Thursday, April 11, 2024
HomesingaporeSee the doctors at this Punggol clinic, pay in bitcoin and ether

See the doctors at this Punggol clinic, pay in bitcoin and ether

SINGAPORE – With stools spilling out of its shopfront and a queue of patients running out the door, the Zenith Medical Clinic in Punggol looks like any other clinic in the heartlands.

But there is one key difference, patients at this clinic can choose to pay their doctors using cryptocurrency.

The doctors who run the clinic, brothers Paul Ang and David Ang, made the unconventional decision four years ago to accept cryptocurrencies after they developed an interest in these digital tokens.

One perk of accepting payments in this form is that the clinic does not have to pay fees to use these services, said Dr Paul Ang, 36, pointing out that credit card companies can charge more than 2 per cent per in fees on each transaction.

“These are all predatory taxes imposed on businesses, which are extra costs that will be passed on to consumers ultimately,” he said.

The clinic accepts digital currencies Bitcoin and Ether, and payment is made by scanning a QR code.

Instead of cash, patients who use cryptocurrency pay an equivalent value in cryptocurrency depending on the digital token’s current market value, said Dr Paul Ang.

“Very, very few people” have paid in cryptocurrency so far, said Dr Paul Ang, who estimates that the number is less than 0.1 per cent of the patients they see. Those who do so are mostly foreigners between 30 and 40 years old.

He puts that down to the belief among crypto investors that the value of digital currencies will appreciate.

“If people think that the price will keep increasing, why would they spend it? But when cryptocurrency prices are high, people might be more willing to do so,” he said.

There are no official statistics on the number of medical practices in Singapore that accept cryptocurrency, but Dr Paul Ang estimates that there are less than 10 clinics here that do so.

He first became interested in cryptocurrency about six years ago after reading books that reinforced his belief in the value of digital tokens as a form of currency more independent from the control of banks and government than cash.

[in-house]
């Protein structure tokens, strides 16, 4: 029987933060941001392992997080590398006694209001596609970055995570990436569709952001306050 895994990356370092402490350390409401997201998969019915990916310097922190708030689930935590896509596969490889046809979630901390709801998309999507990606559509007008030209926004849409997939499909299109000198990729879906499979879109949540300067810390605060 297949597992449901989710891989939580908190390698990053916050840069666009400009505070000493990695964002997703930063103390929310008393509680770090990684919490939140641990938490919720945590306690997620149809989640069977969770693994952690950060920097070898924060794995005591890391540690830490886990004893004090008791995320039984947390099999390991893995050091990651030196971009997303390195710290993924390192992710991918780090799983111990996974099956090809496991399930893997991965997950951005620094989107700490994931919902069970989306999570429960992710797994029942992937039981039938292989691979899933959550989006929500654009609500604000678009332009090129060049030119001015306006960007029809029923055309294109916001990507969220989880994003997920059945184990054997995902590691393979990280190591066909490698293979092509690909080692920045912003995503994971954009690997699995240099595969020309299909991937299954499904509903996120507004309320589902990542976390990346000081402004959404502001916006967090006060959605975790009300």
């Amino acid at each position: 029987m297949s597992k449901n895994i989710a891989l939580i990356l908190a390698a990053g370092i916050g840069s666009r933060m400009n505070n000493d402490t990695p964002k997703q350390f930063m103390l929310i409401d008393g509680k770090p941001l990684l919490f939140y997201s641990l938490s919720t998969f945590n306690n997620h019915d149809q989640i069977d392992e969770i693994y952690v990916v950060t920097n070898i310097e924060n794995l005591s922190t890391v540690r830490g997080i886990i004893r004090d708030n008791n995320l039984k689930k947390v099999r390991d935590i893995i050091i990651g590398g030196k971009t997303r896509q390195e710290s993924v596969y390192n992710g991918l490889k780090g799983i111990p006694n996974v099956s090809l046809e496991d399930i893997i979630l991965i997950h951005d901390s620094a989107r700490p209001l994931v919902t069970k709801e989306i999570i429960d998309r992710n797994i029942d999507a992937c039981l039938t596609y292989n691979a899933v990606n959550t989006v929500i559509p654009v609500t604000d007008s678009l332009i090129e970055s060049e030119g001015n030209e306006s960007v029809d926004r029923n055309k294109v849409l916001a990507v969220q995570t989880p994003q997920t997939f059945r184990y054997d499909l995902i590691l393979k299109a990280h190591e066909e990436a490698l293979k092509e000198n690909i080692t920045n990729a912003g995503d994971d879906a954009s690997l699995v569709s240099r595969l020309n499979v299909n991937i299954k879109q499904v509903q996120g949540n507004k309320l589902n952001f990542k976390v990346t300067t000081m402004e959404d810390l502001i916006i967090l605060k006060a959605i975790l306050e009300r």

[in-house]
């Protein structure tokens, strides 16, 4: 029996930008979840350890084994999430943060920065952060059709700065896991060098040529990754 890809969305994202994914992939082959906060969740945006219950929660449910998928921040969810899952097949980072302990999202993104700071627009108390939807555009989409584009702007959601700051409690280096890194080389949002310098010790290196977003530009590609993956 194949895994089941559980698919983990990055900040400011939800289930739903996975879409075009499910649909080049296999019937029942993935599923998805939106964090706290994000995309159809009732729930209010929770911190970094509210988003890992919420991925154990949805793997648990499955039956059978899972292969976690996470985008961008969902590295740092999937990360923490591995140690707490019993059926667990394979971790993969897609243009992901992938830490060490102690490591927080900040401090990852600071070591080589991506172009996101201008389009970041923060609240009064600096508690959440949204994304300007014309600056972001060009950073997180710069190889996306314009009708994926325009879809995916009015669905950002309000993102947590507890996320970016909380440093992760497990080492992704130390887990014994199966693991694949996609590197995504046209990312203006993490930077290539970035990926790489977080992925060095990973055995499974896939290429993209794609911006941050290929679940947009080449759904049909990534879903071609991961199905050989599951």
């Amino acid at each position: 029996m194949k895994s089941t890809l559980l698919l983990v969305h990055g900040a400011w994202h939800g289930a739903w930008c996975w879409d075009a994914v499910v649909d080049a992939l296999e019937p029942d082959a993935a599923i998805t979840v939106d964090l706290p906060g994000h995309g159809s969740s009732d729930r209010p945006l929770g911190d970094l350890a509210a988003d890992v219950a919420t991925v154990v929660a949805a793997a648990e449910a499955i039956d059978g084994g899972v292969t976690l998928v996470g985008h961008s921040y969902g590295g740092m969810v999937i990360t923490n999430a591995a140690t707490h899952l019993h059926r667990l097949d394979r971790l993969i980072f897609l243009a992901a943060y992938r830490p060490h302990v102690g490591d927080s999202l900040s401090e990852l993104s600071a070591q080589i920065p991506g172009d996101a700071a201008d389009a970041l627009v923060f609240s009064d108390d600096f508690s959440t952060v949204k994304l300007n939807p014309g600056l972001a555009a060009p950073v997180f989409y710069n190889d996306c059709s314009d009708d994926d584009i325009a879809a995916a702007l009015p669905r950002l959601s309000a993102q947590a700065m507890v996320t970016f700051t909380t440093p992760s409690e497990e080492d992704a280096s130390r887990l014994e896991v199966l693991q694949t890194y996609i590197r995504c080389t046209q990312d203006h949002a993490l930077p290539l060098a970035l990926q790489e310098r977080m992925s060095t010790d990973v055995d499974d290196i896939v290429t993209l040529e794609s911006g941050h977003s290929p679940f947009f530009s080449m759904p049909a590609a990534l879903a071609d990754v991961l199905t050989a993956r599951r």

While he acknowledged that cryptocurrencies can be volatile, and it can be risky holding on to large amounts of these digital tokens, he points out that there are risks in investing in property and stocks too.

“I believe that what goes up will come down, and what goes down will come up. It’s just the law of nature,” said Dr Paul Ang.

“Every (investment) has a risk, if you cannot accept that kind of mindset, leave the money in a bank. If you cannot take the risk, you won’t be able to make money.”

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The Monetary Authority of Singapore (MAS) said in response to queries that it does not set requirements on whether businesses can accept digital payment tokens (DPTs) as payment.

Under the Payment Services Act, businesses can do so as long as they are licensed and regulated.

The MAS spokesman also added that businesses should understand the nature of DPTs and the risks in accepting them as payments.

“DPTs are not legal tender, they are not issued by any government and their market value can be highly volatile,” said the spokesman.

While clinics are free to accept cryptocurrencies as payment, lawyer Adrian Ang said doctors should ensure they keep to applicable ethical standards, such as setting fair and reasonable prices, and making these costs open and transparent to consumers.

“If the value of the cryptocurrency in question increases significantly, the clinic should consider if the price quoted for a particular medical service in this particular cryptocurrency still falls within applicable ethical standards,” said Mr Adrian Ang, who is the co-head of Allen and Gledhill’s fintech practice.

Patients too should be wary of price fluctuation risks, he said.

For instance, a patient going for a course of treatment that spans a year might think that it would cost a certain value of cryptocurrency each month, but if the value of that particular digital token falls during this period the price could be revised upward, he added.

The patient might end up with not having “enough cryptocurrency to pay for the remaining medical treatments”, he said.

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